Planned Parenthood is under attack by antiabortion activists over secretly recorded videos showing its executives candidly talking about supplying fetal tissue for medical research.
This abortion-related controversy is providing grist for the many Republican presidential candidates hitting the trail. But it is also reviving public interest in fetal tissue research, which has yielded advances that have saved the lives of countless babies.
Consider rubella. During a U.S. epidemic in the mid-1960s, an estimated 31,000 pregnant women infected with the virus suffered stillbirths, gave birth to severely disabled infants, or decided to end their pregnancies.
One such aborted fetus was sent to Philadelphia's Wistar Institute, where vaccine pioneer Stanley Plotkin isolated the rubella virus from kidney tissue. He developed the vaccine that is still given today by growing the virus in an experimental cell line made from the lungs of an uninfected fetus aborted in Sweden.
"Human fetal cell strains, derived from voluntary abortions, have been extremely important for vaccine development, specifically for rabies, rubella, hepatitis A, and chicken pox," Plotkin, now 83, said this week. "It is important to understand that the cell [lines] are stored and no new abortions are done to produce those vaccines."
Certain vaccines are so important to public health that even Catholic authorities see a moral imperative. When there is no alternative to a vaccine developed from these fetal cell lines, the National Catholic Bioethics Center says on its website, "One is morally free to use the vaccine regardless of its historical association with abortion. The reason is that the risk to public health, if one chooses not to vaccinate, outweighs the legitimate concern about the origins of the vaccine. This is especially important for parents, who have a moral obligation to protect the life and health of their children and those around them."
The undercover videos, made by an antiabortion group and released in recent weeks, stirred a furor on Capitol Hill, where lawmakers opposed to abortion tried to strip Planned Parenthood's federal funding for cancer screenings, birth control, and other health services. Federal funding of abortions is prohibited with rare exceptions.
Among the questions the videos have raised is whether Planned Parenthood profits from the sale of fetal tissue - something the organization denies. Planned Parenthood officials say it charges only to cover handling and other costs, which is legal under a 1993 law.
In recent years, fetal tissue research has been overshadowed by newer technologies, particularly those that use embryonic and adult stem cells, experts say.
From 2011 through 2014, the National Institutes of Health awarded 97 institutions about $280 million for fetal tissue studies, a tiny fraction of its $30.3 billion annual budget for medical research.
Six major institutions contacted by The Inquirer - including the University of Pennsylvania, the University of Pittsburgh, Rutgers University, and Wistar - could not find researchers willing to talk about the highly charged subject.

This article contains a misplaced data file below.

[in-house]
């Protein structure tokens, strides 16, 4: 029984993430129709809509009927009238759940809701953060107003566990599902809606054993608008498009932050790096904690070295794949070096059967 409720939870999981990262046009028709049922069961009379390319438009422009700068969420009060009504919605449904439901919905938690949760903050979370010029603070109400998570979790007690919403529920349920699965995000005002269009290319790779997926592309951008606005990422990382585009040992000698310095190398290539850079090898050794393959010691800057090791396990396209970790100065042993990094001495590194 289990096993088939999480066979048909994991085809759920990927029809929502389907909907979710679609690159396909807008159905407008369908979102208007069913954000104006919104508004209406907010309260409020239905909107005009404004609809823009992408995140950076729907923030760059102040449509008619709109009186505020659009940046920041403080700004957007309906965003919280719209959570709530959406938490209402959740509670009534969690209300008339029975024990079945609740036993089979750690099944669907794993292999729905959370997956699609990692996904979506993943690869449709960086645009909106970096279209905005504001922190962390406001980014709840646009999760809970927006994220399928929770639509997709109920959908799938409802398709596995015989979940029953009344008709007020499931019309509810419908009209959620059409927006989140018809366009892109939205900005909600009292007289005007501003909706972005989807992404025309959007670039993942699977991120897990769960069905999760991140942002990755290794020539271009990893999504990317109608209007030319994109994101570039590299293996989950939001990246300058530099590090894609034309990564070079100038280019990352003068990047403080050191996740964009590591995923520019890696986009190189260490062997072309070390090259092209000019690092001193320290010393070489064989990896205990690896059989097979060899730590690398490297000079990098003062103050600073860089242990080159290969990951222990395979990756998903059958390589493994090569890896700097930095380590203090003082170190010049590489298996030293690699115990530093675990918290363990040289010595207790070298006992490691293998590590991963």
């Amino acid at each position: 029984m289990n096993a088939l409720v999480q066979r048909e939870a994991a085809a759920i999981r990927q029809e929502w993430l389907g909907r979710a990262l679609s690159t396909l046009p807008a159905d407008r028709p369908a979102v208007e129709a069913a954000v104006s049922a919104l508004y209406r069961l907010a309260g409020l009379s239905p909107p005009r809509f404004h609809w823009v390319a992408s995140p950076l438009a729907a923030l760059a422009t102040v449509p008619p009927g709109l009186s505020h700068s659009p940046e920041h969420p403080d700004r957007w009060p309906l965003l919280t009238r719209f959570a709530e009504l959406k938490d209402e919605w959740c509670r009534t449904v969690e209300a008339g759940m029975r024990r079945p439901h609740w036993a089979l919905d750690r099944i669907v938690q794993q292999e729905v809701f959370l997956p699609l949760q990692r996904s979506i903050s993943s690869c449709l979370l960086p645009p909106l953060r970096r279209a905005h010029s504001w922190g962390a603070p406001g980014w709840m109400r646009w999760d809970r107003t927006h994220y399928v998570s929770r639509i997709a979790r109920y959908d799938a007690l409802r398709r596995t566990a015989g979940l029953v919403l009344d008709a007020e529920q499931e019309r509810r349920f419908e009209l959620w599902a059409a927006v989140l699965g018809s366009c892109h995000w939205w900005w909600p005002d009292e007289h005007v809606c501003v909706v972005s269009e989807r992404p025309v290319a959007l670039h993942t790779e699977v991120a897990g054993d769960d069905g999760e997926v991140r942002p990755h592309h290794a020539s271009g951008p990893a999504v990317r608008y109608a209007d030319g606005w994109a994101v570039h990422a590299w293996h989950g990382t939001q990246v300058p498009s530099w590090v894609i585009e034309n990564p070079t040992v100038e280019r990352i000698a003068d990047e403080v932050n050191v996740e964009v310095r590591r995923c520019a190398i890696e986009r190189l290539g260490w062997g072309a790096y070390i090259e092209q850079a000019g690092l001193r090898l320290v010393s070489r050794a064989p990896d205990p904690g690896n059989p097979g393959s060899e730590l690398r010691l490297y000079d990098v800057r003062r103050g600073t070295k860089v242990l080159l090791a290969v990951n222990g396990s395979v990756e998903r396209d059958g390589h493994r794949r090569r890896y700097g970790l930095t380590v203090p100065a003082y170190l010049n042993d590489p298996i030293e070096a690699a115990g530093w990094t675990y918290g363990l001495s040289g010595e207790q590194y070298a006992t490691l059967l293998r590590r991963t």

A Wistar spokeswoman said, "Fetal tissue research is not pertinent to or a focus of Wistar's current and long-term scientific activities."
Still, fetal cells have been key to historic breakthroughs, notably the polio vaccine. They remain crucial to some biomedical fields.
"Due to their capacity to rapidly divide, grow, and adapt to new environments, fetal cells hold unique promise" for those fields, according to the American Society for Cell Biology.
Researchers study fetal tissue to learn about birth defects, as well as the genetic roots of diseases including Down syndrome, sudden infant death syndrome, and eye abnormalities.
Even late-life diseases such as Alzheimer's and diabetes may be linked to genes activated during fetal development, the cell biology society says.
For many decades, scientists have experimented with transplanting fetal cells into patients to treat degenerative diseases such as Parkinson's. The approach has not yielded great success. In a parallel of the current controversy, President Ronald Reagan in 1988 imposed a moratorium on federal funding of fetal transplantation research because of concerns about abortion. President Bill Clinton lifted it in 1993.
Experts at the Massachusetts Institute of Technology and other centers use fetal tissue to implant the human immune system into mice as a way to study diseases without employing people as test subjects. They add tumors to study the immune system's response, then test cancer treatments on the mice.
"This eventually will provide a benefit to society," said Jianzhu Chen, an immunology professor and researcher at MIT.
At Stanford University, fetal tissue has been used to study Huntington's disease, immune-deficient "bubble boy disease," and juvenile diabetes. Fetal brain calls are now being used there in research on autism and schizophrenia.
After the release of the undercover videos, Colorado State University conducted an ethics review and suspended its dealings with one vendor. But it is pressing ahead with its HIV research using fetal tissue.
"Our position is, this research has such tremendous value in driving discoveries that could be done no other way," said Alan Rudolph, the university's vice president of research.